Spokane Journal of Business

iCPooch expands into retail stores

iCPooch sees increase in sales in recent weeks

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Spokane-based technology company iCPooch, which was launched in 2012 by then 12-year-old Brooke Martin, of Spokane, has experienced a jump in sales and is launching in retail stores in addition to being available online, says Chris Martin, the company’s chief operating officer and Brooke Martin’s father.  

“It’s going through the roof right now,” Chris Martin says. “We’re back-ordered, and we have another product run scheduled for the end of this month.”

iCPooch is a division of Bondgy Inc., a technology company the Martins created to commercialize the iCPooch product. Prior to co-founding Bondgy, Chris Martin spent nine years as the executive director of First Night Spokane, the local New Year’s Eve arts and entertainment festival, which he also co-founded. 

The iCPooch device typically is placed on a floor and includes a flat screen. It enables pet owners to interact remotely with a pet using a smart phone or tablet and wireless Internet. Using an app on their phone, a pet owner also can dispense a treat to a pet through the device. Users can download a free application for the device onto their phones or tablets from Apple’s App Store or Google’s Play Store. 

The product also has been experiencing a social media boom lately, Martin says. A customer posted a video on YouTube with the product, he says, which so far has garnered 1.2 million views. 

“It’s really ramping up very quickly,” he says. 

iCPooch is available through its own website and through Seattle-based online retailer Amazon.com, Martin says. It’s also available on the website of Union, N.J.-based domestic merchandise retailer Bed Bath & Beyond, which also is testing the product in-store in nine of its locations, he says. The iCPooch product currently retails for $129.99 to $149.99, depending on the retailer. 

“We’re also finalizing our contract with Petco,” Martin says.

The product is available in Canada through its own website and Amazon, and in Europe through Amazon, Martin says, and the company is looking to expand to Asia and other markets in the future. 

iCPooch is headquartered in a small office at the McKinstry Innovation Center, at 850 E. Spokane Falls Blvd. The customer and sales support for the company are based there, Martin says.

Martin says the company contracts with Spokane Valley-based Servatron Inc., located at 12825 Mirabeau Parkway, to handle production of the product’s circuit boards, and also to do the product testing, assembly, packaging, and shipping. 

The company also has a contract with Deer Valley bakery Kritter Kookies, Martin says, to make its signature pet treats that come with the product.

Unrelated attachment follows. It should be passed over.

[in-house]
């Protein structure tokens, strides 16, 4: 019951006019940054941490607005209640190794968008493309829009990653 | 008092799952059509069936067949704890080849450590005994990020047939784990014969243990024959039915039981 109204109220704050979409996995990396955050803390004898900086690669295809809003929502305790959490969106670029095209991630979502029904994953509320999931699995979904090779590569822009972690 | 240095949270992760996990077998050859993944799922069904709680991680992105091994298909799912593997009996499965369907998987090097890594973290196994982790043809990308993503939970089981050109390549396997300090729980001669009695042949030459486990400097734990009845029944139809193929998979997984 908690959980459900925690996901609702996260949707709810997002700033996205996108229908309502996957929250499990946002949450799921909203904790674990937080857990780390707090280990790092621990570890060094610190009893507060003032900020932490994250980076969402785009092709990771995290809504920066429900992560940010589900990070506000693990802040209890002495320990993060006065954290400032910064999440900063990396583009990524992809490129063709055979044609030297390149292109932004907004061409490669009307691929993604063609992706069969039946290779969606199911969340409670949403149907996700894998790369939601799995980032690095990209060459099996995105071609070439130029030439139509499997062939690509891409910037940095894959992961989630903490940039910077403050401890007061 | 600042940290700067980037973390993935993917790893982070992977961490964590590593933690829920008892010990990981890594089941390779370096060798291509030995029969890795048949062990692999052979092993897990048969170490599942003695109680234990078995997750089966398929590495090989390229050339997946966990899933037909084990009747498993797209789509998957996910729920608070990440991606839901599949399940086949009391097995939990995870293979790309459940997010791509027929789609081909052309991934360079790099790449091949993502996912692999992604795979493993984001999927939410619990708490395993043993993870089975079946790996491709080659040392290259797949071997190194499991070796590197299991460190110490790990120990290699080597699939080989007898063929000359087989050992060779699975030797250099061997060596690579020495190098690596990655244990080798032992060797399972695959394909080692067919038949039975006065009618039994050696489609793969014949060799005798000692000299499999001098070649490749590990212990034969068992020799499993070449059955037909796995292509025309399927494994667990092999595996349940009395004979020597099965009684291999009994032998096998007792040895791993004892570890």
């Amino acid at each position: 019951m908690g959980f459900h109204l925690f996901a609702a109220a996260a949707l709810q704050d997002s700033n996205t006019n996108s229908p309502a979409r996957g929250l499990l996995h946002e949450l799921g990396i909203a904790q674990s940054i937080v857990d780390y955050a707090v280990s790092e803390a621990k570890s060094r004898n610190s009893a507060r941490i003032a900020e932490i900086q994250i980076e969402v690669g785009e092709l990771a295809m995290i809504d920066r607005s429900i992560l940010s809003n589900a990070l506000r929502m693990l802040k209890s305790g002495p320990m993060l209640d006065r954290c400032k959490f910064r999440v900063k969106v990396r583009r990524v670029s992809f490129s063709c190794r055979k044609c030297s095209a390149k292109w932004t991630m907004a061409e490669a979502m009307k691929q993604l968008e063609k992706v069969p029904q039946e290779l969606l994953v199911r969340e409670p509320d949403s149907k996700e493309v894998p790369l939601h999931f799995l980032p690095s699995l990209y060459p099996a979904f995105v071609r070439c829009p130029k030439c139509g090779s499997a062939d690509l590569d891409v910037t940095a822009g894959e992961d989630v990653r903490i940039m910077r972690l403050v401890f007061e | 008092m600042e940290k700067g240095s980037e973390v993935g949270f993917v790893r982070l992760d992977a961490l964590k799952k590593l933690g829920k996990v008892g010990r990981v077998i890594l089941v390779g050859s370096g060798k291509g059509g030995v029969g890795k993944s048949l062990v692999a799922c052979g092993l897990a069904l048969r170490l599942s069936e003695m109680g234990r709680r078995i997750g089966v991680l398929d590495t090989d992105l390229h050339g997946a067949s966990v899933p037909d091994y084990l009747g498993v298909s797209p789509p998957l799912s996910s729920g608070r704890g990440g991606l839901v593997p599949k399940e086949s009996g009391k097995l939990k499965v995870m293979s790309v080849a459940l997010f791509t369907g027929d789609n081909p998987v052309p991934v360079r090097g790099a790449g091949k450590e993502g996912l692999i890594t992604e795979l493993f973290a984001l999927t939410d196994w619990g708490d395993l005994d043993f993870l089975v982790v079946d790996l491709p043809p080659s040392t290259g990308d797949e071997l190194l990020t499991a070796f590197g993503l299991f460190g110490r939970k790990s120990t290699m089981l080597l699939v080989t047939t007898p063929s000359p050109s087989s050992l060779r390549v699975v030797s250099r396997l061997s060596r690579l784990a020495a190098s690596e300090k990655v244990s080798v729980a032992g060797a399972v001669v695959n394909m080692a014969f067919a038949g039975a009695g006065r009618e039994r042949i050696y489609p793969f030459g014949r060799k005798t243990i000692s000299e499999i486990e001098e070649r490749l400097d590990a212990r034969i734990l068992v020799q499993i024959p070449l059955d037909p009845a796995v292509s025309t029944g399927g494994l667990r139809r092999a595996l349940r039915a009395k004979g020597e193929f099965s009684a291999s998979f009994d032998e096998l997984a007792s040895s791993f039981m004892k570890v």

“They manufacture and package private-label treats for us that are designed really efficiently to work with the device,” Martin says. 

Reiff Injection Molding, also of Spokane, manufactures the plastic parts for the device, Martin says. Spokane software company Limelyte Technology Group Inc. is the software developer for iCPooch, he says.  

“It’s really cool that we’re able to do all this in Spokane,” Martin says. “People are really excited to find out we’re not doing this in China.”

iCPooch has three dedicated employees outside of its contractors, Martin says: him, CEO James Pelland, and Brooke Martin, who is 14 years old now and acts as the company’s spokeswoman while attending Ferris High School on the South Hill.

Martin says he’s also starting to reach out to large home-health care entities to discuss further implications for the iCPooch device, such as dispensing medication remotely. 

“So if you have a grandparent or parent at home that was having trouble remembering to take medication, you could call and the device would auto-answer,” he says. “They could then see you and you could see them, and push a button and actually dispense to them.”

The device also could work as a way to check in on someone at home, Martin says. 

“It might not be just for medication, it could be just for checking in,” he says. “It’s a communication method as well as a way to dispense product.”

Martin says the company is focused mostly on the pet industry, for now. 

“But, we understand there’s a great opportunity (with home health) to connect with another large company who could take that ball and really run with it,” he says. 

Martin says the company might look at producing different-sized devices in the future as well. 

“We’re possibly looking at other adaptations, but that’s very expensive because the parts are injection-molded,” he says. “It’s something to look at as we grow, but at this junction, we’ve got a product that functions and we’re looking at expanding that product.”

Brooke Martin was awarded the top prize in the “Inventions We Love” contest at the Geekwire Tech Summit in Seattle in October. She also was a presenter at that summit, as well as at pet food company Nestle Purina PetCare Co.’s Better with Pets Summit, held in New York City in October.

 

Katie Ross
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Reporter Katie Ross covers manufacturing, hospitality, and government at the Journal of Business. An outdoor enthusiast and snowboard fanatic, Katie is a recent graduate of Gonzaga University.  

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